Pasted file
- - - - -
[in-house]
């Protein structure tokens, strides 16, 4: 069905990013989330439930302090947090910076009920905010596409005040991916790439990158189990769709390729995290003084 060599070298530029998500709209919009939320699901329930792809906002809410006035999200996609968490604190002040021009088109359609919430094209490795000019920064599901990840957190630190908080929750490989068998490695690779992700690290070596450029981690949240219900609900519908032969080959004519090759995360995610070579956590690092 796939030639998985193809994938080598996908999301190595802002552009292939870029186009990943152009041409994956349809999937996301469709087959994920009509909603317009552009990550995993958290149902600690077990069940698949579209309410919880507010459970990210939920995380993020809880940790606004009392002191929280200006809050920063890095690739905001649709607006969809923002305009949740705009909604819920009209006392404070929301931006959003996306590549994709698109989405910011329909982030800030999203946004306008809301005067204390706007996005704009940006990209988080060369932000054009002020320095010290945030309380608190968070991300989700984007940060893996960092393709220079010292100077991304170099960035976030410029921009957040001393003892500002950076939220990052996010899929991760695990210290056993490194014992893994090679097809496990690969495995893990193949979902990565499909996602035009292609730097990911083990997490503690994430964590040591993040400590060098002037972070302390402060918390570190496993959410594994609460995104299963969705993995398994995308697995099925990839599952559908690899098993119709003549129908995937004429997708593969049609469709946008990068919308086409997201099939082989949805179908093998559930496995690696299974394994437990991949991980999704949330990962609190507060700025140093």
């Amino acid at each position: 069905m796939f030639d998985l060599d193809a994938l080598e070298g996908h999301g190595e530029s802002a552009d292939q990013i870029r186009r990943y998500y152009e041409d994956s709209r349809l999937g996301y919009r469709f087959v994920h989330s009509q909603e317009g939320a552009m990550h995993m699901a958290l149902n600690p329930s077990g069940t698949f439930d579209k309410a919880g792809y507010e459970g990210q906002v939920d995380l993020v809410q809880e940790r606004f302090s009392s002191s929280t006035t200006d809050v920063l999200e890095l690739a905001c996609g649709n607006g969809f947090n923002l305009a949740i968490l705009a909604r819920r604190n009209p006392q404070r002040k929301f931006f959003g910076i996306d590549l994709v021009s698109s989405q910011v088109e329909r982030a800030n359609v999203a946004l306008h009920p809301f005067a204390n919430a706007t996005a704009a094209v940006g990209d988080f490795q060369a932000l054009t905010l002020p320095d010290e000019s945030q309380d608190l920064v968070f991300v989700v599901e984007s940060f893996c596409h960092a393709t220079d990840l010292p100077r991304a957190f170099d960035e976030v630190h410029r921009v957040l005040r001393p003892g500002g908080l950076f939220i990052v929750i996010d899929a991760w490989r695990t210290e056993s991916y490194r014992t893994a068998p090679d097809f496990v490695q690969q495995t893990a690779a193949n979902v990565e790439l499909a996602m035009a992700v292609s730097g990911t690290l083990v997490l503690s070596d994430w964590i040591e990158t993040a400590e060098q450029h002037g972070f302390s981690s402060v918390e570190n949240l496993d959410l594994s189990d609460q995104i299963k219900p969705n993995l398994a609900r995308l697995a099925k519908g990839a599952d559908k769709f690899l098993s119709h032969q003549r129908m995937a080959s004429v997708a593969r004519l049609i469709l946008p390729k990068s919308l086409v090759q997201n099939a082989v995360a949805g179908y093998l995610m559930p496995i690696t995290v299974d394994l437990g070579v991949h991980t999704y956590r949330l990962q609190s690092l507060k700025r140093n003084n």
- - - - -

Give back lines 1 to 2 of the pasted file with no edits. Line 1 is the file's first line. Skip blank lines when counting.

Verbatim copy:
[in-house]
């Protein structure tokens, strides 16, 4: 069905990013989330439930302090947090910076009920905010596409005040991916790439990158189990769709390729995290003084 060599070298530029998500709209919009939320699901329930792809906002809410006035999200996609968490604190002040021009088109359609919430094209490795000019920064599901990840957190630190908080929750490989068998490695690779992700690290070596450029981690949240219900609900519908032969080959004519090759995360995610070579956590690092 796939030639998985193809994938080598996908999301190595802002552009292939870029186009990943152009041409994956349809999937996301469709087959994920009509909603317009552009990550995993958290149902600690077990069940698949579209309410919880507010459970990210939920995380993020809880940790606004009392002191929280200006809050920063890095690739905001649709607006969809923002305009949740705009909604819920009209006392404070929301931006959003996306590549994709698109989405910011329909982030800030999203946004306008809301005067204390706007996005704009940006990209988080060369932000054009002020320095010290945030309380608190968070991300989700984007940060893996960092393709220079010292100077991304170099960035976030410029921009957040001393003892500002950076939220990052996010899929991760695990210290056993490194014992893994090679097809496990690969495995893990193949979902990565499909996602035009292609730097990911083990997490503690994430964590040591993040400590060098002037972070302390402060918390570190496993959410594994609460995104299963969705993995398994995308697995099925990839599952559908690899098993119709003549129908995937004429997708593969049609469709946008990068919308086409997201099939082989949805179908093998559930496995690696299974394994437990991949991980999704949330990962609190507060700025140093």